It is rare that a book comes along which requires us to reconsider our verdicts on the past. Crowley’s “Empires of the Sea” is an honest history of an underestimated and oft-neglected subject and it is certainly one of those rare books.


    M.M. Bennetts is a freelance writer living in Hampshire, England.
  8. JK!
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    Jason Burke- Al Qaeda

    The Prophet and the Pharoah- Gilles Keppel

    Jihad: The rise of Political Islam- Gilles Keppel

    The crisis of Islam- Bernard Lewis

    I used these for my A level history project on the rise of radical Islam in the 20th century and found them to be quite useful. The latter is a good focus issues found in the muslim world today.
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    Muslim future in India by Khaled Ahmed

    Living with Secularism: The Destiny of India's Muslims
    Edited by Mushirul Hasan
    Manohar India 2007, Pp306; Price Rs 750 Indian
    Available at bookstores in Pakistan

    In 2004, the elections in India have brought a new hope for Muslims but the BJP is still strong in opposition and continues to echo Golwalker, the founder of RSS who had said in 1947 that non-Hindus in India must learn to glorify only the Hindu religion. NC Chatterjee of Hindu Mahasabha had said in 1949 that Muslims must accept Mahabharata and Ramayana as their own instead of Arabic and Persian classics

    In 2004, Indian scholar Mushirul Hasan had challenged Indian secularism under the BJP dominance and its doctrine of Hindutva with his book, Will Secular India Survive?, but the general election the same year brought the Congress-led UPA government to power as a people’s response to majoritarian communalism of the BJP and its ‘family’ of organisations.

    This selection of essays presents a more satisfying analysis of what India is doing to its Muslims. After 2004, Hindutva has not gone away. It threatens the Muslims more than the other communities because: 1) Muslims are the largest religious minority in India and the second largest Muslim population in the world; 2) Muslims are erstwhile rulers of India and the memory presents them as a threat to Hindu majority; 3) Muslims are considered as members of a settler colony by Sangh Pariwar; 4) Muslims get excluded by majoritarian nationalism with Pakistan as the ‘other’ and Indian Muslims as a separatist population; 5) Muslims are targets of all communal riots; 6) Muslims serve as instruments of Hindu unity under Hindutva because India is presented as being under threat from Pakistan, Bangladesh and Kashmir; 7) Muslims are steady targets of communal riots; and 8) Muslims spoil the Indian monolithic identity as a Hindu Rashtra and are an obstacle in India’s unification.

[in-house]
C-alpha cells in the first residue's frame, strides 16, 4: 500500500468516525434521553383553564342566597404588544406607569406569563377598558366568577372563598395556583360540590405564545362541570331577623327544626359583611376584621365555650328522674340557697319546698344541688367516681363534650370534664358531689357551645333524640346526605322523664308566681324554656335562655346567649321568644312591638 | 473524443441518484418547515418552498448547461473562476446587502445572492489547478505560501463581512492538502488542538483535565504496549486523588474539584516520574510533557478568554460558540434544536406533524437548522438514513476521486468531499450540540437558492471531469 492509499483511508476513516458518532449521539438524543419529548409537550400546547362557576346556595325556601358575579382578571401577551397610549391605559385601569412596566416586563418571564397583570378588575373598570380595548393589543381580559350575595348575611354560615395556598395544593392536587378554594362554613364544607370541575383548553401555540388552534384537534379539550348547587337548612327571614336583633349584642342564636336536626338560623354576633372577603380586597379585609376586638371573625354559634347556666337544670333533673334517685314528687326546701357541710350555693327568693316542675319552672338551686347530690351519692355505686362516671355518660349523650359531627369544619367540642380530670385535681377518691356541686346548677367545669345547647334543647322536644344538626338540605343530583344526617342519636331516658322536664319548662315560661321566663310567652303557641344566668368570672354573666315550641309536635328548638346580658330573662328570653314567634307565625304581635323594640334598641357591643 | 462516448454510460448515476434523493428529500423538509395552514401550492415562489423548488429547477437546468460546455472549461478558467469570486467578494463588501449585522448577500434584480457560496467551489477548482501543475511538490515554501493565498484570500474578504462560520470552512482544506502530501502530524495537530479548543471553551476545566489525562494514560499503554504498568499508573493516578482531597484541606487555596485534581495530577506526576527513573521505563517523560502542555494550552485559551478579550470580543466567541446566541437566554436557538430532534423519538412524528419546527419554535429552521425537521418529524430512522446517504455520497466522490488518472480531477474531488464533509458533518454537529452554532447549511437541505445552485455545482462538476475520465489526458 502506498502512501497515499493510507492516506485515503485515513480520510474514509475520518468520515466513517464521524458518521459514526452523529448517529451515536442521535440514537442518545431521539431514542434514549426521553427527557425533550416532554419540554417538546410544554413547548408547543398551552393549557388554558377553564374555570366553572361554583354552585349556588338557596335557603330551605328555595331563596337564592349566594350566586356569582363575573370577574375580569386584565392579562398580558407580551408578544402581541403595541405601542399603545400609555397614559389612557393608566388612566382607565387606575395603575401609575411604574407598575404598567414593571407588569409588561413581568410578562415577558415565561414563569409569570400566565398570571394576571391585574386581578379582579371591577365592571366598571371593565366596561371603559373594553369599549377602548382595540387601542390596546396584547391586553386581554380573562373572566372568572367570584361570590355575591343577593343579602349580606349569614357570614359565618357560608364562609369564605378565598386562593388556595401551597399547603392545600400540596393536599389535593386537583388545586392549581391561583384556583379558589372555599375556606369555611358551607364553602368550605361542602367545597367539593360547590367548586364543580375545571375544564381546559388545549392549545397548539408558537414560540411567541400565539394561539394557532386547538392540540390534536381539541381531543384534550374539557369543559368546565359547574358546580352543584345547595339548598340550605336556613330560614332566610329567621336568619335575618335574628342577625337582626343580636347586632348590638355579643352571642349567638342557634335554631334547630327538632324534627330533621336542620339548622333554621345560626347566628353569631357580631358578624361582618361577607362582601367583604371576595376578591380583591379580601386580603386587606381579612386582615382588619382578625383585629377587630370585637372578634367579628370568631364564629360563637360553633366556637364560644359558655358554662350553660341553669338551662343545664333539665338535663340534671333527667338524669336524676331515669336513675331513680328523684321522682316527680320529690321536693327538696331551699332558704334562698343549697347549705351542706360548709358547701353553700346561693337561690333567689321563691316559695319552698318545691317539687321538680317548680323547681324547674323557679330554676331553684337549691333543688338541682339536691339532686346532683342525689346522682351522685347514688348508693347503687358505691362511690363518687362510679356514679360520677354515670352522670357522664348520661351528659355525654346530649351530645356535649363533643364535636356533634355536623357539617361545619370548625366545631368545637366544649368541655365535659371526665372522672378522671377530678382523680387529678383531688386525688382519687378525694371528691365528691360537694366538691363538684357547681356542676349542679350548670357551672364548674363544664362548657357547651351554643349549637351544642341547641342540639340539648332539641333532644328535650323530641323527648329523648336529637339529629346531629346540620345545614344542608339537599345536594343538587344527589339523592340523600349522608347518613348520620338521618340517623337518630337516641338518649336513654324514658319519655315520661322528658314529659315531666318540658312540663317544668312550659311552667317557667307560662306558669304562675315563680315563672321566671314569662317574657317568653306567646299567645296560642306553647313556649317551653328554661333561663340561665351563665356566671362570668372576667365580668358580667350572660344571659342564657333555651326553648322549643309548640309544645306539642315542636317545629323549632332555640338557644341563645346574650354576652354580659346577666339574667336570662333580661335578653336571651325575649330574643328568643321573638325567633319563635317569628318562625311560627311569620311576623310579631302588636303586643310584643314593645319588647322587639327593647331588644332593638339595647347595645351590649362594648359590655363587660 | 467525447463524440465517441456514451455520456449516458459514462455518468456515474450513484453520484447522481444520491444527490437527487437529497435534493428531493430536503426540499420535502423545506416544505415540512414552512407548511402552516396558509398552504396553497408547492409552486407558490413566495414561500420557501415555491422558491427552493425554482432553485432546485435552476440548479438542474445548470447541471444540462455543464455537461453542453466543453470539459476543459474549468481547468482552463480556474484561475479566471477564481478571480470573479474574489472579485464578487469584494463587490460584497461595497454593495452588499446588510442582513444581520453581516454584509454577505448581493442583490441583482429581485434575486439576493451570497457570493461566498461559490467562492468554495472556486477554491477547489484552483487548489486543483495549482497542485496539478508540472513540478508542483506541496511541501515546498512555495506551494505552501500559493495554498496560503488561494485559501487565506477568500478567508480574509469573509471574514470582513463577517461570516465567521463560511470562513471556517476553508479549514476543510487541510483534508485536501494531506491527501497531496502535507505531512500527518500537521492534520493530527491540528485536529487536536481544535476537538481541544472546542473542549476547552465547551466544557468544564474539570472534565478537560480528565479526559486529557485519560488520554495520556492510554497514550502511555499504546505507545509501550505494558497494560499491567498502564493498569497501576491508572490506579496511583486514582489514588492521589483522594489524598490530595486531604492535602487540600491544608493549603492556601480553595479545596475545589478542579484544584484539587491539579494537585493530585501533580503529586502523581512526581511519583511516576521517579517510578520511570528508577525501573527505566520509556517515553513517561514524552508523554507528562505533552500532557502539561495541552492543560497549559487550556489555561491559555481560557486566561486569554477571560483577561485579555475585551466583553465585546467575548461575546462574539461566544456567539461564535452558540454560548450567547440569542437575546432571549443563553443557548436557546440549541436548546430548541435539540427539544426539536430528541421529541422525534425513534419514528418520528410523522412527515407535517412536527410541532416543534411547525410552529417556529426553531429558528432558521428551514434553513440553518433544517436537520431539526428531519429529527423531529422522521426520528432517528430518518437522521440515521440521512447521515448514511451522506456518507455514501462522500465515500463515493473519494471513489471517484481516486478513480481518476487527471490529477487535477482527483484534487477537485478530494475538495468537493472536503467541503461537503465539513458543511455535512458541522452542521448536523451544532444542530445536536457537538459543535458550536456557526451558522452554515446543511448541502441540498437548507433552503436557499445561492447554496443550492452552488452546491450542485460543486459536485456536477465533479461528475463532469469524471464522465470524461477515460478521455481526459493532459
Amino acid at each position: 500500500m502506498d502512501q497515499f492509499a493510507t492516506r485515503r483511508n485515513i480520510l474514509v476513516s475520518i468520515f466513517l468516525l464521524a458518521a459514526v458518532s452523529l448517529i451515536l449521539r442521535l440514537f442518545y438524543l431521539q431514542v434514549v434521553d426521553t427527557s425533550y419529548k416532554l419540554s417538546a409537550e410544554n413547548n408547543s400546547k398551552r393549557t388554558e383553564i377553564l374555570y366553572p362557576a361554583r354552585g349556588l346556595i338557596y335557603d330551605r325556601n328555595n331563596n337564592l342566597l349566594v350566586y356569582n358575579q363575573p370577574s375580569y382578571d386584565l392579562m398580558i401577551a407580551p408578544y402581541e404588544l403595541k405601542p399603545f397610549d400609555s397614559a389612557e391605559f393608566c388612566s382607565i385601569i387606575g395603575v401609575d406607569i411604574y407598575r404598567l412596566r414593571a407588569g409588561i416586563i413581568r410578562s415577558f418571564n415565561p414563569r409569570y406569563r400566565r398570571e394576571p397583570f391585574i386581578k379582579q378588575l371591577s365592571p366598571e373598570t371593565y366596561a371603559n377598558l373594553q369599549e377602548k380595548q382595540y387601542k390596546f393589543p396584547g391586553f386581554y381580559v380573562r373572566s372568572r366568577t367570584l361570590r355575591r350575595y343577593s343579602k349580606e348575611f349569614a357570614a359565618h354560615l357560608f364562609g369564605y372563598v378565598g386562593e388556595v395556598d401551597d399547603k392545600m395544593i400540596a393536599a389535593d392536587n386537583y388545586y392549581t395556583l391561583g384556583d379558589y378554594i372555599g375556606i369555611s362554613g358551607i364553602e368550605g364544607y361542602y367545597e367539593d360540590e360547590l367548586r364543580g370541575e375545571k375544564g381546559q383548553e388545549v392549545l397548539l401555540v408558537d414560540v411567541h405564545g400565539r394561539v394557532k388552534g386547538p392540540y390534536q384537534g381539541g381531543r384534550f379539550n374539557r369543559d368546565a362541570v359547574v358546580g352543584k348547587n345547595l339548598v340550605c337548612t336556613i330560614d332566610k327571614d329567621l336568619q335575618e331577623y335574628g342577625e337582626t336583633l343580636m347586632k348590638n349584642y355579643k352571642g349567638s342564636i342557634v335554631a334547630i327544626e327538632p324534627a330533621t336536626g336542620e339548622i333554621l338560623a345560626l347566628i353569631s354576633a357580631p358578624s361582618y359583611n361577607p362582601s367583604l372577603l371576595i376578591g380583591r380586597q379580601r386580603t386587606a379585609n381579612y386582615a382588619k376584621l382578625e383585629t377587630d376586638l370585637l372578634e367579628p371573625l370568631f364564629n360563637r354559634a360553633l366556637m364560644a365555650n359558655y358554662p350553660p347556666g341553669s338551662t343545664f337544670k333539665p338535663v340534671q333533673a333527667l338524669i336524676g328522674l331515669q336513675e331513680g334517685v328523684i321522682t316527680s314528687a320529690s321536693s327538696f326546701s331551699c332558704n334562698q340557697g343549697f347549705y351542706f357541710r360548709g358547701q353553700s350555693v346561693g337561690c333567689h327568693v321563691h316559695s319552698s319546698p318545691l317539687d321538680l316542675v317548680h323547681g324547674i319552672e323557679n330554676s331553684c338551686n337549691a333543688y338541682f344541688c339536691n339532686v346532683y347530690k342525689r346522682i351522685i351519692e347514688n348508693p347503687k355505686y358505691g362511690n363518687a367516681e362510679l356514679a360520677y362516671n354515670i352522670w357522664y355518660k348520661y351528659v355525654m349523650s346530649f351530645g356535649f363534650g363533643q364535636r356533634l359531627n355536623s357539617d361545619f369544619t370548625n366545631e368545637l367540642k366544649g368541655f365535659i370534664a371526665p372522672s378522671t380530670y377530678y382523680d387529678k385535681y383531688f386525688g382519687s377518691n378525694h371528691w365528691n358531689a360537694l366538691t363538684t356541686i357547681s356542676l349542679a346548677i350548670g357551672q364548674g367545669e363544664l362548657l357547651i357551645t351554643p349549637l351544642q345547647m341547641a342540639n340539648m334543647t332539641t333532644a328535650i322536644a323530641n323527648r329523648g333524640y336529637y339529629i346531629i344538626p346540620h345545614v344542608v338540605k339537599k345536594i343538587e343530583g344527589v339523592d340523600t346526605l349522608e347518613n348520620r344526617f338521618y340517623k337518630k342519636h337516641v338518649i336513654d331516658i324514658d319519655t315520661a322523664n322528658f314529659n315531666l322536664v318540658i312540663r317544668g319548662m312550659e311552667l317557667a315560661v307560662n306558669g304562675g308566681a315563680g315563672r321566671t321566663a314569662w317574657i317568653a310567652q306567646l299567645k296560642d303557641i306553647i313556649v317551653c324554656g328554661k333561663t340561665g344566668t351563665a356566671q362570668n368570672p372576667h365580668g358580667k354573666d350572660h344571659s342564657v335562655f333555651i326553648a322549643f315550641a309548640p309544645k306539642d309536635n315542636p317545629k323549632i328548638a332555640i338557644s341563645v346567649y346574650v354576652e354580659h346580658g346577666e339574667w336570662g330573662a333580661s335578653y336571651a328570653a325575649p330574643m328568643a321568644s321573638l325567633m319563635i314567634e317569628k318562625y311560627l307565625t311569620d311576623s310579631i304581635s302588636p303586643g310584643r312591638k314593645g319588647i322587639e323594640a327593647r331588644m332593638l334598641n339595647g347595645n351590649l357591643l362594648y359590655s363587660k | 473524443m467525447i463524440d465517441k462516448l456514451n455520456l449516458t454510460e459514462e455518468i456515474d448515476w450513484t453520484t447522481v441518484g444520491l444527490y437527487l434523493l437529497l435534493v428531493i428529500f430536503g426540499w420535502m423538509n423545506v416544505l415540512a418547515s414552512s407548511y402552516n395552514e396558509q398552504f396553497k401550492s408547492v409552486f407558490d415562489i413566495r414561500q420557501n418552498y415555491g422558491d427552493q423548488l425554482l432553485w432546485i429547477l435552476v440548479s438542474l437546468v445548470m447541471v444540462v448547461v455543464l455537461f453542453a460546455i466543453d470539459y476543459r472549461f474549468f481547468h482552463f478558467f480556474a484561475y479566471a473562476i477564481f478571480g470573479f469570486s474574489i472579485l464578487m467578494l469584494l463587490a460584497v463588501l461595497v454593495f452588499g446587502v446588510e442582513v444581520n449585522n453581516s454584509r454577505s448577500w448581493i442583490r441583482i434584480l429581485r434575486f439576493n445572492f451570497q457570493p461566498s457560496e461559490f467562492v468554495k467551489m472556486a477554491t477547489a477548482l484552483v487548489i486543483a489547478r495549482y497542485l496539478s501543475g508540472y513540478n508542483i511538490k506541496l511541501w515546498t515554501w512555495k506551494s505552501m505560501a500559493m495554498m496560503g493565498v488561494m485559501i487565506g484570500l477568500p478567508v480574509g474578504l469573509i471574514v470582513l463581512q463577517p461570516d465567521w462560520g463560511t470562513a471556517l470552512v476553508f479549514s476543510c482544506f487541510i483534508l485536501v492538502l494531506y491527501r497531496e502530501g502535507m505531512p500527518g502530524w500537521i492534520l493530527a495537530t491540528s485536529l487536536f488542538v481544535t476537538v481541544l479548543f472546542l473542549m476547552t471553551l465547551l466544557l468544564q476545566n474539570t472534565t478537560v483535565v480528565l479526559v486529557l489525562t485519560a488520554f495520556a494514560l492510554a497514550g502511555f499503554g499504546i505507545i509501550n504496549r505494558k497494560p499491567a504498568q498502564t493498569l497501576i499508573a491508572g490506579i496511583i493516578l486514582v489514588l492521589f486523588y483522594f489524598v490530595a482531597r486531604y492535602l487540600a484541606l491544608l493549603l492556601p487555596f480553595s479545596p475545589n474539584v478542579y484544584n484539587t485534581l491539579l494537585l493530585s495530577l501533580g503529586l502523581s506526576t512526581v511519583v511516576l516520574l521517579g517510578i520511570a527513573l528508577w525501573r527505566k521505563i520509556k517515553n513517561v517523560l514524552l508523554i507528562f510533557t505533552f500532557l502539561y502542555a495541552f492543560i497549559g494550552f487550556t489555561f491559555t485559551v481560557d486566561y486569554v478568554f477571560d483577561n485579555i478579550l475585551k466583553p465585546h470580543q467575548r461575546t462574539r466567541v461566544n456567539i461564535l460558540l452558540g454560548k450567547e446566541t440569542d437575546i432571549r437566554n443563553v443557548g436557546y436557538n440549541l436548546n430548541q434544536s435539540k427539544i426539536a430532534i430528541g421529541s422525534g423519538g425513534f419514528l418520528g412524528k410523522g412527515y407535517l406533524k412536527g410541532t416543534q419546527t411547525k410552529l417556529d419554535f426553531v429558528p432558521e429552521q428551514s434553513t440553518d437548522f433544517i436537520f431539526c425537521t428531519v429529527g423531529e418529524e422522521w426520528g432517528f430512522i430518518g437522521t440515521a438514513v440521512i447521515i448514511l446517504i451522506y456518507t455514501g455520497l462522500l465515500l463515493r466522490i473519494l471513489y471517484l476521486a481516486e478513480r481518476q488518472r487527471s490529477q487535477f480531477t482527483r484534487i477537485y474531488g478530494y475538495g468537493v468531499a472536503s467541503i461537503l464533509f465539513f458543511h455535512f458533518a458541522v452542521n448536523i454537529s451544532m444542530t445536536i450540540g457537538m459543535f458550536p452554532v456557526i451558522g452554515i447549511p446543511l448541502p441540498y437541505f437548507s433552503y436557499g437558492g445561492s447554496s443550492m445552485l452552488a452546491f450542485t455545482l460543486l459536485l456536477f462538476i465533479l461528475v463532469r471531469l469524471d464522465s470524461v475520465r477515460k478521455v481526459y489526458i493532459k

American scholar Theodore P Wright Junior gives us a projection of what might happen to the Muslims of India in the coming days. First he tells us how a group becomes subordinate: voluntary or involuntary immigration, ritual pollution, religious conversion, changing boundaries, differential of birth and emigration rates, group status reversal, relations with the majority group. Subordination occurs if the population is on the border and the border is next to a population of the enemy state of the same religion.

    Fear of Muslims is aroused by the fact that their population, although only 13 percent of the total, has grown to this number in fifty years more quickly as compared to the Hindus. Is this fear comparable to the Christian fear aroused in Lebanon of ethnic supersession by Muslims through birth rate after 1943, ending in the civil war of 1975-88? There is Muslim majority in Kashmir and large Muslim minorities in West Bengal and Assam near the border of an adjoining Muslim state that equally arouse fear and loathing. Then there is the memory of Muslim rule for three hundred years which puts off the upper caste Hindus.

    [The following states have Muslim minorities as indicated by percentages: Assam (28 percent), Kerala (23 percent) West Bengal (23 percent), Uttar Pradesh (17.3 percent), Bihar (16 percent) and Karnataka (16 percent). Needless to say the largest number live in the UP where the total population is more than that of Pakistan.]


    Southern and coastal India doesn’t hate the Muslims as much as the Indian north and northwest, but may begin to have communal riots as BJP and its friends spread their influence there. It is possible that Muslims may actually be squeezed into the coastal areas in the South to join the non-threatening “middlemen Muslims”: Memons, Khojas, Bohras, Navayats, Marakayyars, Lebais, Rawthors and Mapillas. They pose no threat to the majority dominance. Muslims in Hyderabad, Bhopal and Junagadh are humorously equated to past elites but they are in fact local poor Hindu converts who can never challenge the Hindus unless they step out of poverty and acquire education.